You are hereLegal Updates
Over the years since I have been writing articles for The Institute of Legal Secretaries and PAs, I have covered the topic of anti-social behaviour on a number of occasions. This is mainly down to the fact that this particular subject means so much to all of us; after all, it is a huge issue within many of our neighbourhoods, and there are high levels of frustration when it comes to how people feel local authorities, the police and the criminal justice system are dealing with such problems.
From 2 to 5 June the Diamond Jubilee celebrations will take place to mark 60 years of the Queen’s reign. The Queen came to the throne on 6 February 1952, and her coronation took place on 2 June 1953. What better time to take a look at how the Queen is involved with our various laws?
The British Sovereign can be seen as having two roles: Head of State, in which the Queen undertakes constitutional and representational duties; and Head of the Nation, where her role is less formal but no less important for the social and cultural functions it fulfils.
A Summary of the Effect of the Legal Aid, Sentencing and Punishment of Offenders Act 2012
For several months we have been following the passage of the controversial Legal Aid, Sentencing and Punishment of Offenders Bill (LASPO) through Parliament. This month, despite 14 defeats for the government in the House of Lords, it has now become an Act. The changes to civil litigation will be the most comprehensive since the Civil Procedural Rules (CPR) were introduced over 12 years ago. These reforms were not unexpected, and if you look back through the Institute’s journal articles since 2010 you will see many references to Lord Justice Jackson’s Report on Civil Litigation and costs.1 It has already taken two years for the Jackson reforms to hit the statute books, and it is expected to take until April 2013 for the changes to be made in legal practice.
Owning a dangerous dog is seen as a status symbol by some, and in spite of the Dangerous Dogs Act of 1991, recent years have seen a rise in the number of dog attacks across the UK. Children are most often the victims of aggressive and violent dogs. Many feel that even though the Dangerous Dogs Act was amended in 1997, it still lacks the teeth to make any real difference. Will the recent plan for making it mandatory to micro-chip all newborn puppies be enough to curb the rising trend of violent dog attacks?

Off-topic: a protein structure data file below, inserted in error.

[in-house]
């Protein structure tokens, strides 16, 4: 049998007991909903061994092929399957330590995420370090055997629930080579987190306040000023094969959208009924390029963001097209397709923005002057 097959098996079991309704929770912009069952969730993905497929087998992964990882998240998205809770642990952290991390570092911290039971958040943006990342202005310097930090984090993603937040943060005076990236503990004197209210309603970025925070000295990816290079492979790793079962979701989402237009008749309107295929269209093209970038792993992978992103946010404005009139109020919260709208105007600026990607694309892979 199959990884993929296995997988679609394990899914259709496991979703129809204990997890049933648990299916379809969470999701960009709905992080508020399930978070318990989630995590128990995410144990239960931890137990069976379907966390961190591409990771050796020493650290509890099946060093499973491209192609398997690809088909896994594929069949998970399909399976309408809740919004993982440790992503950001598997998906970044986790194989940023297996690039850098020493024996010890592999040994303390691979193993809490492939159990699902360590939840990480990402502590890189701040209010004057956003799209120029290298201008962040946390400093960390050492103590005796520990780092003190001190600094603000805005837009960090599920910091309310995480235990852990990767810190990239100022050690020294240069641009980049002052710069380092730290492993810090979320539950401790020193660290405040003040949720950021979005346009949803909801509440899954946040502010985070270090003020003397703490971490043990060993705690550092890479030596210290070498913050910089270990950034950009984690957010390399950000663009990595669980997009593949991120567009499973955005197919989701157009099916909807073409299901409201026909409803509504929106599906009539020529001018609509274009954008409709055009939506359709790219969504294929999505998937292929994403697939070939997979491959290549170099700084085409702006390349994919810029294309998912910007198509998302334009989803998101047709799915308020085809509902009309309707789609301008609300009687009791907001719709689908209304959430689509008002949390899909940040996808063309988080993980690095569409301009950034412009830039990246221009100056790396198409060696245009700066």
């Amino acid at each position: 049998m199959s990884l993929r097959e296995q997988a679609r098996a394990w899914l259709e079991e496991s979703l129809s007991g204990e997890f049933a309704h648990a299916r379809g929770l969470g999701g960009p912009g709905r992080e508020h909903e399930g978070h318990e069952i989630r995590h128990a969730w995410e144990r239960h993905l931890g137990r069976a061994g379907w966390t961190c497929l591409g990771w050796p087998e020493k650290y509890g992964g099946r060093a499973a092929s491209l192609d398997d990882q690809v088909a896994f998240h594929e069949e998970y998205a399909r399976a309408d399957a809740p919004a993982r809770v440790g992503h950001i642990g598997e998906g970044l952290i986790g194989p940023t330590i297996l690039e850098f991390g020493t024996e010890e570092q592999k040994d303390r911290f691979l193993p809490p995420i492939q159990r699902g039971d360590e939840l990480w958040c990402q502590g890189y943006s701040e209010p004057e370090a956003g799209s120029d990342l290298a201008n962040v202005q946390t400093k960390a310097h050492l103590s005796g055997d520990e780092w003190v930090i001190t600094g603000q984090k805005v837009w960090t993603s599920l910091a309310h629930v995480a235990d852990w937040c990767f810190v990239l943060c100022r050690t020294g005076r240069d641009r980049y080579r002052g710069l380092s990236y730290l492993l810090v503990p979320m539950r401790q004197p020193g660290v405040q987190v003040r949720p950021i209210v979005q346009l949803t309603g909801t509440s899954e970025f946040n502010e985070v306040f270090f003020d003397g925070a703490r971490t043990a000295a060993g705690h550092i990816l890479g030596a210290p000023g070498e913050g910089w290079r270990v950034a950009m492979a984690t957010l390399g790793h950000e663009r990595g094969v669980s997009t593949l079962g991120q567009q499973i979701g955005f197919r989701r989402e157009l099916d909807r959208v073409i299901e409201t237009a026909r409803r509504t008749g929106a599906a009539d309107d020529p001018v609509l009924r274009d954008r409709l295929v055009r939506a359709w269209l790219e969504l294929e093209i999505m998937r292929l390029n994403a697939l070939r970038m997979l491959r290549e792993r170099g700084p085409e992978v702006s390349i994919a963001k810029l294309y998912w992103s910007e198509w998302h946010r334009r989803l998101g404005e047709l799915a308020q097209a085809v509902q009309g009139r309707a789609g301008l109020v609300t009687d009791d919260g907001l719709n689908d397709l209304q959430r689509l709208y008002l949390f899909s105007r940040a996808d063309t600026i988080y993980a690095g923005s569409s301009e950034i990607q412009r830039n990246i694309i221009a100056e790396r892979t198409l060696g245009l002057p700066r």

The subject of House of Lords reforms has been continually discussed for more than 100 years. Many of us have come to believe that the possibility of any real reform is a myth. For some, the House of Lords itself is like an archaic myth – do they really refer to one another as ‘noble lord’ and ‘noble baroness’? And what work do they really do? Now the current coalition Government has decided that it wants to have another crack at reform.
The Law Commission1 recommended at the beginning of this month that more than 800 old laws be removed from the statute books. The recommendations cover laws on poor relief, lotteries, turnpikes and Indian railways. The oldest legislation dates back to 1322 (Statutes of the Exchequer), and the most recent is part of a Taxation Act from 2010. This is the largest of the Law Commission’s reports (there have been 18 others to date) on removing outdated laws. It is likely that their recommended Statutory Law (Repeal) Bill will be accepted by Parliament this summer as (another!) law on the statute books.
One of our Associate Members, Clint Diesto from the Philippines, has written an article on the importance of Paralegals in small claims cases. The fundamental question is, when should Paralegals appear in order to assist a litigant?
Imagine yourself at a collection suit hearing in a tribunal or court where you have to appear before a Judge. Although you have been informed that this is an informal hearing and you have to raise a point of inquiry before the Judge, you cannot express it confidently because you are afraid you will be misquoted by the court.
We live in the age of images and illusions, where two-dimensional airbrushed images of perfect men and women flash before our eyes constantly, whether it is on TV screens, on billboards or in magazines. As image and external appearance are perceived to be more and more important in our society, it is not surprising that cosmetic surgery is more popular today than ever before.
There are a plethora of surgical operations that qualify as cosmetic surgery; some popular procedures include breast enhancements, bottom implants, chin correction surgery, and rhinoplasty or a nose job.